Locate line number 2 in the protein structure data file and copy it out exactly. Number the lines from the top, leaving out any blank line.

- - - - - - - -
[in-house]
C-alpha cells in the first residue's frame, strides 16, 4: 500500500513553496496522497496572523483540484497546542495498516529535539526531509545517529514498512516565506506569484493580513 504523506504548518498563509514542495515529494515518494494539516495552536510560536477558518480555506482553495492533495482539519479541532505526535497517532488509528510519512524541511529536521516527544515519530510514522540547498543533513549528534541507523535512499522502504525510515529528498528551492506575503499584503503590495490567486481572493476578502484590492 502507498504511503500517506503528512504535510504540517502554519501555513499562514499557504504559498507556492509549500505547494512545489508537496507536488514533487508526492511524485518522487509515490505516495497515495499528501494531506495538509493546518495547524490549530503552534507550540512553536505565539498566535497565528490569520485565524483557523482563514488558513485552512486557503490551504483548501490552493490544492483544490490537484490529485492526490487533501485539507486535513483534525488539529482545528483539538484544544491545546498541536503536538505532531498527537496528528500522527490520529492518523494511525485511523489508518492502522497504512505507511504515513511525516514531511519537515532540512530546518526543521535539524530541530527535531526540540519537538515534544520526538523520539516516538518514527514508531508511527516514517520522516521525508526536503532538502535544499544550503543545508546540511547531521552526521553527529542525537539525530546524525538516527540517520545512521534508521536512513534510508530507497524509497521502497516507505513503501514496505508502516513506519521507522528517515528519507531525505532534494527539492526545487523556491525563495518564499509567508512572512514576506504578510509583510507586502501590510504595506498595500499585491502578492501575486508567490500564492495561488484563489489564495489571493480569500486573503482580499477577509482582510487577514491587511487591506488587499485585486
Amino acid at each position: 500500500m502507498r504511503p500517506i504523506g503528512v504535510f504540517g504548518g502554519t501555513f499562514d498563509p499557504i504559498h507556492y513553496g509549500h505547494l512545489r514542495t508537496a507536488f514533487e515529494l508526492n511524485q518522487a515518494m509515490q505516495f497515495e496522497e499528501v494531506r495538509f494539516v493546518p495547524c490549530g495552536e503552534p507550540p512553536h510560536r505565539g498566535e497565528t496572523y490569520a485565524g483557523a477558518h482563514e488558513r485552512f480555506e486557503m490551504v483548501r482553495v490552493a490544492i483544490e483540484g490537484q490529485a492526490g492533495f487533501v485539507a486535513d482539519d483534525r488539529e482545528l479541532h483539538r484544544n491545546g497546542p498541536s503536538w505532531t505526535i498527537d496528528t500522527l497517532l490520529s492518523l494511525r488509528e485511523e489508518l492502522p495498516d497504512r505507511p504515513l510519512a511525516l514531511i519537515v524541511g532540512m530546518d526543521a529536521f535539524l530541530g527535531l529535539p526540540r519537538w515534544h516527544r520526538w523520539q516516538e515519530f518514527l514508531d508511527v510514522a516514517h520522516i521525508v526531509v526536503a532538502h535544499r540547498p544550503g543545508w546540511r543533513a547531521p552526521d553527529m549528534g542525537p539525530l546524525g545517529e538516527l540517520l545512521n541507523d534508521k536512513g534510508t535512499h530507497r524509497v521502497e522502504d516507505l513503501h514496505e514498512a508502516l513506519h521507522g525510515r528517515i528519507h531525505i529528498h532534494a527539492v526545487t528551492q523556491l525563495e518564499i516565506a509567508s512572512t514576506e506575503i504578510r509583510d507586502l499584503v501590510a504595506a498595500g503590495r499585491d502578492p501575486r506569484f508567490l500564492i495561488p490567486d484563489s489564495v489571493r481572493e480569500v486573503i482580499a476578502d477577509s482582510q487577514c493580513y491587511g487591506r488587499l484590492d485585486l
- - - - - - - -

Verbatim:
C-alpha cells in the first residue's frame, strides 16, 4: 500500500513553496496522497496572523483540484497546542495498516529535539526531509545517529514498512516565506506569484493580513 504523506504548518498563509514542495515529494515518494494539516495552536510560536477558518480555506482553495492533495482539519479541532505526535497517532488509528510519512524541511529536521516527544515519530510514522540547498543533513549528534541507523535512499522502504525510515529528498528551492506575503499584503503590495490567486481572493476578502484590492 502507498504511503500517506503528512504535510504540517502554519501555513499562514499557504504559498507556492509549500505547494512545489508537496507536488514533487508526492511524485518522487509515490505516495497515495499528501494531506495538509493546518495547524490549530503552534507550540512553536505565539498566535497565528490569520485565524483557523482563514488558513485552512486557503490551504483548501490552493490544492483544490490537484490529485492526490487533501485539507486535513483534525488539529482545528483539538484544544491545546498541536503536538505532531498527537496528528500522527490520529492518523494511525485511523489508518492502522497504512505507511504515513511525516514531511519537515532540512530546518526543521535539524530541530527535531526540540519537538515534544520526538523520539516516538518514527514508531508511527516514517520522516521525508526536503532538502535544499544550503543545508546540511547531521552526521553527529542525537539525530546524525538516527540517520545512521534508521536512513534510508530507497524509497521502497516507505513503501514496505508502516513506519521507522528517515528519507531525505532534494527539492526545487523556491525563495518564499509567508512572512514576506504578510509583510507586502501590510504595506498595500499585491502578492501575486508567490500564492495561488484563489489564495489571493480569500486573503482580499477577509482582510487577514491587511487591506488587499485585486